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Our Parly must learn to seek bipartisan consensus on urgent public interest matters

KGOSIETSILE NGAKAAGAE
My friends ask me if I have intention of running for political office.

Frankly, I have thought about it. I have, simply, never convinced myself it would be a good idea. You join the ruling party, and you are reduced to a zombie like they want to do with Honourable Ignatius Moswaane and Honourable Mephato Reatile. I know they would chase me away the first time I open my mouth. I would really find it hard saying that President Mokgweetsi Masisi is right on Banyana Farms. I am not an idiot. But the UDC have a similar disease, even if it may be slight different. They insult those who differ with them. I wish there was maturity in our politics. I wish people could differ without being considered adversaries. I wish we could all learn that we differ so much because we all love our country so much. Intolerance for dissent is not just a ruling party trait. It is there in the opposition as well. This disease further manifests in inter-party relations. I am not politically ignorant. I know that by nature party politics are adversarial. But so is our legal system. We fight and trash each other in Court. At lunch, we use the same car to the hotel for lunch. Then we come back and fight and trash each other again. It is not about us. It is about justice. In our politics, it is not about Batswana, it is about the party.

My case is about the emphasis on party politics over the national agenda and whether there is really, a halfway house. I think there is. It makes sense for a political party, especially a party in power, to be obsessed with credit. It is such credit, after all, that betters its chances for reelection. But there is always a point where it becomes toxic. A perfect example presented itself, the other day. Annah Mokgethi, a good woman by me, nearly lost all semblance of hardwon personal dignity attempting to defend a silly party position force-fed on her by alpha males within the ruling party. I am not even sure she has recovered yet from the personal reputational harm incurred. In an instant, she was perceived as a woman who had betrayed the struggle. I know it was all out of pressure from the patriarchal, power hungry, male dominated party caucus. I can say that on this issue, Mokgethi suffered gender based violence.  I still think she should have told them where to get off, or even tendered her resignation. But that was her call, not mine.

At the height of it all, I suggested to my political friends that

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there is such a thing as bi-partisan consensus. The Americans use the coinage a lot. It is about negotiating consensus on a matter where a fight for credit would hurt the public interest. Urgent matters of security, gender based violence, and public health, generally commend themselves for bipartisan consensus. I use the terms not out of disrespect for other party formations. I use it in recognition of the two formations that dominate the parliamentary floor.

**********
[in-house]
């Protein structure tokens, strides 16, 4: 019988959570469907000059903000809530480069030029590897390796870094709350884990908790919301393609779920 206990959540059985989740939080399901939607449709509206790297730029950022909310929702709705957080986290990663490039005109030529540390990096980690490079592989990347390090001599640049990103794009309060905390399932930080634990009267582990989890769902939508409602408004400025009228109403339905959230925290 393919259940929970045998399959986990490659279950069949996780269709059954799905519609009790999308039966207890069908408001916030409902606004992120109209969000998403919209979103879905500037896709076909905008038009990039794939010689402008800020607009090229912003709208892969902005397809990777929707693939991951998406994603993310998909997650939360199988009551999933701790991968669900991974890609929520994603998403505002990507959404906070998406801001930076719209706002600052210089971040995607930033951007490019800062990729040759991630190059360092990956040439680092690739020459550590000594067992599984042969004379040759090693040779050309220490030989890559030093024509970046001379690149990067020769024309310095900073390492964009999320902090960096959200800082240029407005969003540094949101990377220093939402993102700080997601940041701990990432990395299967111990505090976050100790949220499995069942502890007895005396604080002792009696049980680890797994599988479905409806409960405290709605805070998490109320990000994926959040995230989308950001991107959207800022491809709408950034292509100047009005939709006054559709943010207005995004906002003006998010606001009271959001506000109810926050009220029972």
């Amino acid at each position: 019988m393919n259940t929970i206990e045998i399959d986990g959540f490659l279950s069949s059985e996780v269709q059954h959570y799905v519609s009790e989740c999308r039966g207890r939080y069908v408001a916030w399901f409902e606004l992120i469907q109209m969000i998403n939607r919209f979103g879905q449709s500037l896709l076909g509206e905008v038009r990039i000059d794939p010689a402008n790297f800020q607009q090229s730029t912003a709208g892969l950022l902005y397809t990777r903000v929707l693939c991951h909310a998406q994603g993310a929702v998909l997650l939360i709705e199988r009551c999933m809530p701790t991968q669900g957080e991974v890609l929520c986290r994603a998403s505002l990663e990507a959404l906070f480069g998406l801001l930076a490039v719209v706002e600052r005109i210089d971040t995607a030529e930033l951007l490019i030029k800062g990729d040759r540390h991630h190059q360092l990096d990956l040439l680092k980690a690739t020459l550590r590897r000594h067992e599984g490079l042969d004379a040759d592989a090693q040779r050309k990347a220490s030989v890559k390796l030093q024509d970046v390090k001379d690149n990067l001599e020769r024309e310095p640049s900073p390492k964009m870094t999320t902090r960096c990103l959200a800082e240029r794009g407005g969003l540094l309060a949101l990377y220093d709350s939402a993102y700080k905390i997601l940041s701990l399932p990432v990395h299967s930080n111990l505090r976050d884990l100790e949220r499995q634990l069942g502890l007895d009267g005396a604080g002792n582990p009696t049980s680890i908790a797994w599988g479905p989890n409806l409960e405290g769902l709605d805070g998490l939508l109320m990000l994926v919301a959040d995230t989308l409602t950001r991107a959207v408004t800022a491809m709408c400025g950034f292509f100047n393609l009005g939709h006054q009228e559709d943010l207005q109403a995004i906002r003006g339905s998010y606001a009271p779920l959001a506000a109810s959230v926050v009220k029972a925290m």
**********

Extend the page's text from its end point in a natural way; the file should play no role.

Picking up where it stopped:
Not so long ago, President Masisi paraded party leaders on national television to speak to the nation on the COVID-19, threat and the urgent need for a state of emergency. There was bipartisan consensus as regards the urgency of the matter, even if there were differences over whether the outcomes for which the state of emergency was sought, could not be achieved under the Public Health Act. Of course, the ruling party proceeded to ram the extension of the state of emergency through Parliament. 

The opposition were displeased. It would make no sense, though, to suggest that our political parties have been less than generous in their support of the ruling party’s efforts since. Bipartisan consensus may not have been reached in clear terms. It has, however, been modelled. Much as I hate it when the opposition criticises everything, I hate it when the ruling party trashes anything the opposition says without regard to the public interest. This does not bode well for national progress. In fact, I am wondering whether the President does hold regular consultative meetings with the Leader of the Opposition in recognition of the essential role the opposition plays in our politics.

Back to the violence commission of enquiry motion. Mokgethi’s error was not that she rejected the suggestion of a Commission of Enquiry. It was that she failed to seek bipartisan consensus and sought to replace same with an overtly ridiculous amendment forced onto her through the corrupt alpha males that run our politics. But it didn’t have to be that way.

The ruling party would still have won the limelight in embracing the motion. It would subsequently have taken credit for the resolution of the gender based violence problem based on its outcomes.

It would have extinguished all opposition accusations that it is not serious about gender based violence. It was a chance for seeking bipartisan consensus.

As it is the ruling party succeeded in denying the opposition the political limelight. But they have done that at immense cost to party. They have done that at cost to those most affected by gender violence. Our Parliament must learn to put the citizenry first.



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